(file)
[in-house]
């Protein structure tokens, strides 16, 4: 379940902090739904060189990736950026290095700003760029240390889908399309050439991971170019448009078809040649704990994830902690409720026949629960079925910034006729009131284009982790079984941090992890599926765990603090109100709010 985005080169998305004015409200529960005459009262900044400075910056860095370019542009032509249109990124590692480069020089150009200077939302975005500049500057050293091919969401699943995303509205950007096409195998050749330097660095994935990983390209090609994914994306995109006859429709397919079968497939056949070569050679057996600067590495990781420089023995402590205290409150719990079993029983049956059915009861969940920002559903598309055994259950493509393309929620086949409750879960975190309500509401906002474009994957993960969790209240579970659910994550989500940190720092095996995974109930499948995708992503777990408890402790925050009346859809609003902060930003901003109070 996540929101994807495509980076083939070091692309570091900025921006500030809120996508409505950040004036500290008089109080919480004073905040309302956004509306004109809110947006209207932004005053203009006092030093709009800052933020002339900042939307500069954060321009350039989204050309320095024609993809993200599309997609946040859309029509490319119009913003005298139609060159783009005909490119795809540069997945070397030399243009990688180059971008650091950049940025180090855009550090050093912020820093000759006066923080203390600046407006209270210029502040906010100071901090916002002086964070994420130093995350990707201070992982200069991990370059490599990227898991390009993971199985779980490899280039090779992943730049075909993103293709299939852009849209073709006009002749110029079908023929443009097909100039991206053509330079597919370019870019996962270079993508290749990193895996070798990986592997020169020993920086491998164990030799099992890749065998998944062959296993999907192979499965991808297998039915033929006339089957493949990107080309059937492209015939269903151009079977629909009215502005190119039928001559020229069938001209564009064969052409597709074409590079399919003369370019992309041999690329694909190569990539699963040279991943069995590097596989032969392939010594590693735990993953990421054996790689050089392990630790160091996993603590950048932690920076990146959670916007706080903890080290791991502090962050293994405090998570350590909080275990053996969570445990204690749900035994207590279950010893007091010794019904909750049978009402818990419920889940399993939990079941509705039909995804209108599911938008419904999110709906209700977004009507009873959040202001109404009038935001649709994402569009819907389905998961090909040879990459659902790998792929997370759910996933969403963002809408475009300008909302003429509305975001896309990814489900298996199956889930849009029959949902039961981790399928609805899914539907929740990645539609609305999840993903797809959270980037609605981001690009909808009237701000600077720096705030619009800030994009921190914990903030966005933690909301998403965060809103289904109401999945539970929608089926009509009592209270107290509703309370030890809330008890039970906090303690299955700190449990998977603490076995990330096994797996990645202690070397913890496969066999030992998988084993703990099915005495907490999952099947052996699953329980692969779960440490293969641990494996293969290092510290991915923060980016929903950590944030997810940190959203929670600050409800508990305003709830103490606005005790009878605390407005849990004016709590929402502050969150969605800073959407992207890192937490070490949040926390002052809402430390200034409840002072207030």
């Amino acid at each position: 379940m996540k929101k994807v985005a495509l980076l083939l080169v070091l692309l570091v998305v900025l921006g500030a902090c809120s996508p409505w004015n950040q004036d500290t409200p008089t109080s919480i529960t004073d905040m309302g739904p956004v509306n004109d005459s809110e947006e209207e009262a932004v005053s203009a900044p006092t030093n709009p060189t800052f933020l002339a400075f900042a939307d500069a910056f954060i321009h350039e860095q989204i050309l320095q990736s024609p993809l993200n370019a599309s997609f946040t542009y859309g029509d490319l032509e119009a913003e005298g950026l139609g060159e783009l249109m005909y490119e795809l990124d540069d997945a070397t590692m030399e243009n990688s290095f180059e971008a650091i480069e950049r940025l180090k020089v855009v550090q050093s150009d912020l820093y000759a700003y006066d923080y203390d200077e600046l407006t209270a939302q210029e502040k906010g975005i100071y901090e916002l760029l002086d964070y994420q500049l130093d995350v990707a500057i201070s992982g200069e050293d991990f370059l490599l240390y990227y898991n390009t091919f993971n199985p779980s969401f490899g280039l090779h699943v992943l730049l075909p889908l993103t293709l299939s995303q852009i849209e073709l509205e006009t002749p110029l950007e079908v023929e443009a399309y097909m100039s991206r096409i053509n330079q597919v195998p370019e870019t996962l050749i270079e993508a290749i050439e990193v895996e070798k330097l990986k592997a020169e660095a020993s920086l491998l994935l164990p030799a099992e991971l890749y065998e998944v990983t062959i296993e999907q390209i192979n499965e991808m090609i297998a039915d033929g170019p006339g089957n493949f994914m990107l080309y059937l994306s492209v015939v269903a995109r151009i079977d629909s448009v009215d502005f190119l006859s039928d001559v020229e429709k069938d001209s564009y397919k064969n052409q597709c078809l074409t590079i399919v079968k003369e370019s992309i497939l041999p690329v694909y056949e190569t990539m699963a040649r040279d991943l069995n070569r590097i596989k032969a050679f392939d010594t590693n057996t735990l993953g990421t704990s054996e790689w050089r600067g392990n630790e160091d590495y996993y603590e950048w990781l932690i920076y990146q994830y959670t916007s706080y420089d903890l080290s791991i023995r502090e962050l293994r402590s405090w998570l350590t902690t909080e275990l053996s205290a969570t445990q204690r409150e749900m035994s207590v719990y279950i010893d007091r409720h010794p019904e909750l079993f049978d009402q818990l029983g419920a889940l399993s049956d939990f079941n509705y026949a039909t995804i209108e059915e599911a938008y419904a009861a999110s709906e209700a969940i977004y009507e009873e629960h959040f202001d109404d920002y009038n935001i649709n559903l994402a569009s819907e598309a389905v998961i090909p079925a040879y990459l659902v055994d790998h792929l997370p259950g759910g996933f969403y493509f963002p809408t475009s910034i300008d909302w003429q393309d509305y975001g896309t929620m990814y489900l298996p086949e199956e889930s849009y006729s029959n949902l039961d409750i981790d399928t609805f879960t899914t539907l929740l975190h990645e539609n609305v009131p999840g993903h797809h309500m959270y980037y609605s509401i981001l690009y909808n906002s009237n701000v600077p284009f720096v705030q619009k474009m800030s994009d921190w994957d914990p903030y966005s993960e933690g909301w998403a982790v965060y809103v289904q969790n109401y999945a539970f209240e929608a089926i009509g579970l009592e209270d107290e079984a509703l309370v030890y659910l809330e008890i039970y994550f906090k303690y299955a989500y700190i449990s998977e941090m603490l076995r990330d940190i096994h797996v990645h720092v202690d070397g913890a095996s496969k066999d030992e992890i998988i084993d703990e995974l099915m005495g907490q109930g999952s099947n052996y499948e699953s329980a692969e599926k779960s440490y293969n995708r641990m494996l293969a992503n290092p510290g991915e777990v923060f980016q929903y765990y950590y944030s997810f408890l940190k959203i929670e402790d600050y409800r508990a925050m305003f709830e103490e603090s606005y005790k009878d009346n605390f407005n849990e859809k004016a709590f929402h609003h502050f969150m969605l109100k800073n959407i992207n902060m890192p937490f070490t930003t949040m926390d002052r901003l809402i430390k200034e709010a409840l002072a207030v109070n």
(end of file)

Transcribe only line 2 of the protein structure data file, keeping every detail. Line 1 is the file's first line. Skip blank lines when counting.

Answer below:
């Protein structure tokens, strides 16, 4: 379940902090739904060189990736950026290095700003760029240390889908399309050439991971170019448009078809040649704990994830902690409720026949629960079925910034006729009131284009982790079984941090992890599926765990603090109100709010 985005080169998305004015409200529960005459009262900044400075910056860095370019542009032509249109990124590692480069020089150009200077939302975005500049500057050293091919969401699943995303509205950007096409195998050749330097660095994935990983390209090609994914994306995109006859429709397919079968497939056949070569050679057996600067590495990781420089023995402590205290409150719990079993029983049956059915009861969940920002559903598309055994259950493509393309929620086949409750879960975190309500509401906002474009994957993960969790209240579970659910994550989500940190720092095996995974109930499948995708992503777990408890402790925050009346859809609003902060930003901003109070 996540929101994807495509980076083939070091692309570091900025921006500030809120996508409505950040004036500290008089109080919480004073905040309302956004509306004109809110947006209207932004005053203009006092030093709009800052933020002339900042939307500069954060321009350039989204050309320095024609993809993200599309997609946040859309029509490319119009913003005298139609060159783009005909490119795809540069997945070397030399243009990688180059971008650091950049940025180090855009550090050093912020820093000759006066923080203390600046407006209270210029502040906010100071901090916002002086964070994420130093995350990707201070992982200069991990370059490599990227898991390009993971199985779980490899280039090779992943730049075909993103293709299939852009849209073709006009002749110029079908023929443009097909100039991206053509330079597919370019870019996962270079993508290749990193895996070798990986592997020169020993920086491998164990030799099992890749065998998944062959296993999907192979499965991808297998039915033929006339089957493949990107080309059937492209015939269903151009079977629909009215502005190119039928001559020229069938001209564009064969052409597709074409590079399919003369370019992309041999690329694909190569990539699963040279991943069995590097596989032969392939010594590693735990993953990421054996790689050089392990630790160091996993603590950048932690920076990146959670916007706080903890080290791991502090962050293994405090998570350590909080275990053996969570445990204690749900035994207590279950010893007091010794019904909750049978009402818990419920889940399993939990079941509705039909995804209108599911938008419904999110709906209700977004009507009873959040202001109404009038935001649709994402569009819907389905998961090909040879990459659902790998792929997370759910996933969403963002809408475009300008909302003429509305975001896309990814489900298996199956889930849009029959949902039961981790399928609805899914539907929740990645539609609305999840993903797809959270980037609605981001690009909808009237701000600077720096705030619009800030994009921190914990903030966005933690909301998403965060809103289904109401999945539970929608089926009509009592209270107290509703309370030890809330008890039970906090303690299955700190449990998977603490076995990330096994797996990645202690070397913890496969066999030992998988084993703990099915005495907490999952099947052996699953329980692969779960440490293969641990494996293969290092510290991915923060980016929903950590944030997810940190959203929670600050409800508990305003709830103490606005005790009878605390407005849990004016709590929402502050969150969605800073959407992207890192937490070490949040926390002052809402430390200034409840002072207030």